Another volunteer said, “You know, in the past when there was a major crisis, I didn’t think twice. I would always give money to the big organizations to help, but what I have seen here has really made me think twice about doing that in the future.”
“Now, there’s slowly been a handoff, but not a perfect one,” said Bartosz. Indeed, Moldova is now seeing more and more of an international aid presence, but they have not been quick on the uptake. Some of this comes from the fact that these organizations do not have a history of working in the country, or chose to leave years earlier.
At Smokehouse, one of the earliest cash assistance programs was introduced by just such an organization, and the mistakes made were… surprising. “They didn’t have anywhere to set up this program,” Vlad explained to me. “So they ran it through Smokehouse.”
The first day of the program hosted a variety of problems: a lack of fliers or fliers with unscannable QR codes (making them useless), only two people registering people, and only one tablet that ended up working. Refugees found themselves turned away in those first days. Frustration, understandably, mounted.
Furthermore, projects like this have been overly complicated. For example, a refugee can register for a phone call to get cash assistance but cannot register for the assistance itself. These calls alone have taken weeks for refugees to receive. After they are registered, they will have to wait potentially weeks again to get assistance. “What are people supposed to do in the meantime?” volunteers kept asking me.
Another issue highlights the uniqueness of the Ukrainian refugee crisis: Moldova needs cash assistance for Moldovan families hosting Ukrainians. Yet, to date, I have heard of only one program that gives out a one-time 150 euros payout. This will hopefully change soon.
Luckily, things are improving and larger organizations are getting their footing. And despite early frustrations, volunteers across Moldova are still stepping up to make these programs work. Day by day international and local NGOs along with Moldovan governmental organizations are connecting more and more (a process David has jumped feet first into helping with as well). So while it is still slow coming, there is hope for future work.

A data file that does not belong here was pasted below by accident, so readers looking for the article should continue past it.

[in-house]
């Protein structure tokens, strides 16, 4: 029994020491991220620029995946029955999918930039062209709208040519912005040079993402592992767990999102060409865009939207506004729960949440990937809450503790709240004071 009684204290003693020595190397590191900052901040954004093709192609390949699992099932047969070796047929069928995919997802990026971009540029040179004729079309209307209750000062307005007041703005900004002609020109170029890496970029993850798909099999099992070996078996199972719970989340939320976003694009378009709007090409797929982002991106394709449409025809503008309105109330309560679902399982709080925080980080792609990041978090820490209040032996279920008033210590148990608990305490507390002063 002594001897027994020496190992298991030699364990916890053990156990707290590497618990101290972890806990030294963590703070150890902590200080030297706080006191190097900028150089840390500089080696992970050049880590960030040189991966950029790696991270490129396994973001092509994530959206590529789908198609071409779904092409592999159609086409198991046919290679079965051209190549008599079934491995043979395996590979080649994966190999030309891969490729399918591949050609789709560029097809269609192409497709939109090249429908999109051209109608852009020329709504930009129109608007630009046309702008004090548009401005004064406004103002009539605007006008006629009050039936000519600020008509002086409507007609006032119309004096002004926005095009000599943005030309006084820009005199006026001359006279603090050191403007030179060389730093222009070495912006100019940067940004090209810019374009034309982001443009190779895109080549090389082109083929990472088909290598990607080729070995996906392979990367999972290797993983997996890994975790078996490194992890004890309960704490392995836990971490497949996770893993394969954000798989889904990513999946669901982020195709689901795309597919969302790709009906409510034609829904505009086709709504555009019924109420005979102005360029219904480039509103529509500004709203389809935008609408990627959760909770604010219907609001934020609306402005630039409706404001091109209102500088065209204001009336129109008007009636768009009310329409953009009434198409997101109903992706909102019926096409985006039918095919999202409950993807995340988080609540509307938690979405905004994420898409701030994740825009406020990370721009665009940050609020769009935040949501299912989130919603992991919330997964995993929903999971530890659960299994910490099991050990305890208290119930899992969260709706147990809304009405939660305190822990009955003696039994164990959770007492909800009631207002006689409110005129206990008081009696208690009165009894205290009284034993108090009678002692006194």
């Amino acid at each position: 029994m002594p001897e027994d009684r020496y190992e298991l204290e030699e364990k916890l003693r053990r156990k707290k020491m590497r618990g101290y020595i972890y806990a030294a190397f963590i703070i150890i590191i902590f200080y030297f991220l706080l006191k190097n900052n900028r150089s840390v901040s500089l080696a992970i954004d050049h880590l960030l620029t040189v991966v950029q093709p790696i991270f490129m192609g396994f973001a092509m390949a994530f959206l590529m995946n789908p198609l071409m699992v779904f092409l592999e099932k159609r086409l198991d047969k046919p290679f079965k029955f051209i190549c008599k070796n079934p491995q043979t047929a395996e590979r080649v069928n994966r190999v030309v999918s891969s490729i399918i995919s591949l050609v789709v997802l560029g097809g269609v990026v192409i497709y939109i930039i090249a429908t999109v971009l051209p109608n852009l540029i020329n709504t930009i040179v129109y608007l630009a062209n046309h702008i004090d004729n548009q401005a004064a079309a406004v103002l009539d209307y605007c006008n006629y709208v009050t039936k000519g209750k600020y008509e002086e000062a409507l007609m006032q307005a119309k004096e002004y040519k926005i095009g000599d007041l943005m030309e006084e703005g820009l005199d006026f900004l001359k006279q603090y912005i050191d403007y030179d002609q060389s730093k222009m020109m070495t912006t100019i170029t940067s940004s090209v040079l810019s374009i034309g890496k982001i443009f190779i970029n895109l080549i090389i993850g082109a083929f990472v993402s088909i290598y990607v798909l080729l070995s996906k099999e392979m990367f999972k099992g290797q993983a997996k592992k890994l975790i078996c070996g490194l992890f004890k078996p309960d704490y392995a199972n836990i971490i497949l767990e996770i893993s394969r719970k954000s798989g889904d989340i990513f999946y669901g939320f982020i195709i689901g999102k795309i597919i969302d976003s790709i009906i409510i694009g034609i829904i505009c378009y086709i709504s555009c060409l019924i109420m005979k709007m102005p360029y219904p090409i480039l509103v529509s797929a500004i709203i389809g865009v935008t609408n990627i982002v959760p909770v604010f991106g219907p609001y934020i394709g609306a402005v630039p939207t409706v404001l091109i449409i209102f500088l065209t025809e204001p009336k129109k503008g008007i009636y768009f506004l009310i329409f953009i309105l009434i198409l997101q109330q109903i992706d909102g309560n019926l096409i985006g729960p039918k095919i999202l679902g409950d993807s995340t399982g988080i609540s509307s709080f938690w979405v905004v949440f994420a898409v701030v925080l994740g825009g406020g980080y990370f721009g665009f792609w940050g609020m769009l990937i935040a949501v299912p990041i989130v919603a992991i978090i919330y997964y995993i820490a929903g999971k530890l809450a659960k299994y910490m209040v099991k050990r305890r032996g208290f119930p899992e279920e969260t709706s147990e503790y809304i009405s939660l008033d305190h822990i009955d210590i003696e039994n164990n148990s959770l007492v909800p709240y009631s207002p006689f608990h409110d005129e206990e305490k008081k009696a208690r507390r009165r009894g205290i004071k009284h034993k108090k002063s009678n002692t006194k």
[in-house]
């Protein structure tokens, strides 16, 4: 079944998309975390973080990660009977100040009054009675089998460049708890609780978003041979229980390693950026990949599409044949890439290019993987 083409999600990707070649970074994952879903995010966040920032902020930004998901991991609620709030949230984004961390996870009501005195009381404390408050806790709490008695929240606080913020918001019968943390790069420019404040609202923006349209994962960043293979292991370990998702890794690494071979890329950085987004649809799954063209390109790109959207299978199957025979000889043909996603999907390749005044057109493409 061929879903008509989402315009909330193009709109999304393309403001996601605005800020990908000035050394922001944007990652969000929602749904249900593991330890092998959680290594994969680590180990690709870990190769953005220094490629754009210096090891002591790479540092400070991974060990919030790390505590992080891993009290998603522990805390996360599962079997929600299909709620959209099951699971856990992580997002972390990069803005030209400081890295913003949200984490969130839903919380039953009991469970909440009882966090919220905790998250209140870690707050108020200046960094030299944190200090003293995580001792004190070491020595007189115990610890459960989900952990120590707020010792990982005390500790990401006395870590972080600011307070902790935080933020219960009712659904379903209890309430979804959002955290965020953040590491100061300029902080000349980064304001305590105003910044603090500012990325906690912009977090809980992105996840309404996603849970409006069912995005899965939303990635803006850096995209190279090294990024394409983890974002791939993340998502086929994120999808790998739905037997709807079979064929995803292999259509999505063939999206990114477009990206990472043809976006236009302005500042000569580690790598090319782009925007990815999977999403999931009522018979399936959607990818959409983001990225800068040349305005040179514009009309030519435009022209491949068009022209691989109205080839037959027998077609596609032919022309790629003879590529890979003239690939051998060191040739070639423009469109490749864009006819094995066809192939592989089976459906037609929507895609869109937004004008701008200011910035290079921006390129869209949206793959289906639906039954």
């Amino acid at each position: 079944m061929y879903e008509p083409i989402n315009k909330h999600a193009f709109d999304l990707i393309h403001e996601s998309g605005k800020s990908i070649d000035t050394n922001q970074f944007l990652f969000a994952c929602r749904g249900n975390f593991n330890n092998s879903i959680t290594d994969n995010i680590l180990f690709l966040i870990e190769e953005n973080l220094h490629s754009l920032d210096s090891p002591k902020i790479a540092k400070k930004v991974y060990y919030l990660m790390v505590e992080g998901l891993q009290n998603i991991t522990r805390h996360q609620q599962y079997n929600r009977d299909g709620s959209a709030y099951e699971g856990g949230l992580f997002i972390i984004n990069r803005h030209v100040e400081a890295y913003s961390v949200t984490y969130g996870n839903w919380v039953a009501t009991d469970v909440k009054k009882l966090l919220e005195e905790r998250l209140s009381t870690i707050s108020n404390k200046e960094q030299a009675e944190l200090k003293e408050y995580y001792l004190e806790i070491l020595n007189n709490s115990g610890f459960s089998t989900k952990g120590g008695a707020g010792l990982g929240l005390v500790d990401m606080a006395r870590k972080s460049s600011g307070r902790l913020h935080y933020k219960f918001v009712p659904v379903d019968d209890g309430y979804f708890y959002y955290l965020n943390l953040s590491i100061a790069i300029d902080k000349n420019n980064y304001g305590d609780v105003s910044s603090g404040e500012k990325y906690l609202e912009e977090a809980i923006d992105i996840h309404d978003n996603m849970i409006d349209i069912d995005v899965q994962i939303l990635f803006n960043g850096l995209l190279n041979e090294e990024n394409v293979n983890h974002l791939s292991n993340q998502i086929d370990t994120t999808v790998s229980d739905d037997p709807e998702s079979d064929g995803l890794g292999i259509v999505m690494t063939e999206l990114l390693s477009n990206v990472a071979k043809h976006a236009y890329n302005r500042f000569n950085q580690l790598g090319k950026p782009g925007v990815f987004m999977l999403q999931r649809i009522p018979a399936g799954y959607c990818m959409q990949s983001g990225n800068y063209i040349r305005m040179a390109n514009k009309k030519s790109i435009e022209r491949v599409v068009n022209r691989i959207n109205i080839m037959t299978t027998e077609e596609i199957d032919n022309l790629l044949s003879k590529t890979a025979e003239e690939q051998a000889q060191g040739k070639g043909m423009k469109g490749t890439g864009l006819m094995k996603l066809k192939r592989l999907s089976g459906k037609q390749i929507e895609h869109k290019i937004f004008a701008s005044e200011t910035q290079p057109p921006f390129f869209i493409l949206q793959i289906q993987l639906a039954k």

Moldova is a case study in caring
As frustrating as the international response has been in the early days, we see a couple of major takeaways from the Ukrainian refugee crisis. First, international aid was hit, somewhat understandably, totally unawares. Europe has not seen a refugee crisis like this within its borders since WWII. The way that international humanitarian aid organizations typically operate just doesn’t work here. That being said, we also see a good opportunity for analyzing how these organizations work in other countries and asking whether or not they live up to the standard of humanity that liberal democracies expect for themselves.
Moldovan, Ukrainians, and even Russians are deeply connected through history, language, and culture. If you look at a map, Moldova looks like it is midway through being eaten by Ukraine. Moldova shares a border on three sides with Ukraine. There are cities and towns in the north of Moldova that have a high ethnically Ukrainian population and where you can hear Ukrainian being spoken regularly. Similarly, there are parts of Ukraine with a high number of ethnically Moldovan people and where Romanian is commonly spoken as well. And both countries speak Russian in addition to their native language. Both countries also send their kids to school in Moscow, or their husbands to work in Russia. If Ukraine falls, Moldova is next.
“Normal” methods of refugee aid are not going to work here as they work elsewhere, including in any other part of Europe. The tent cities now sit empty, but when they were being used, no one stayed there longer than 8-12 hours. The Ukrainians that decided to stay in Moldova are staying with generous strangers and also friends and family. The nature of the aid has had to change to accommodate that; it has not been an easy shift. This brings me to our second takeaway.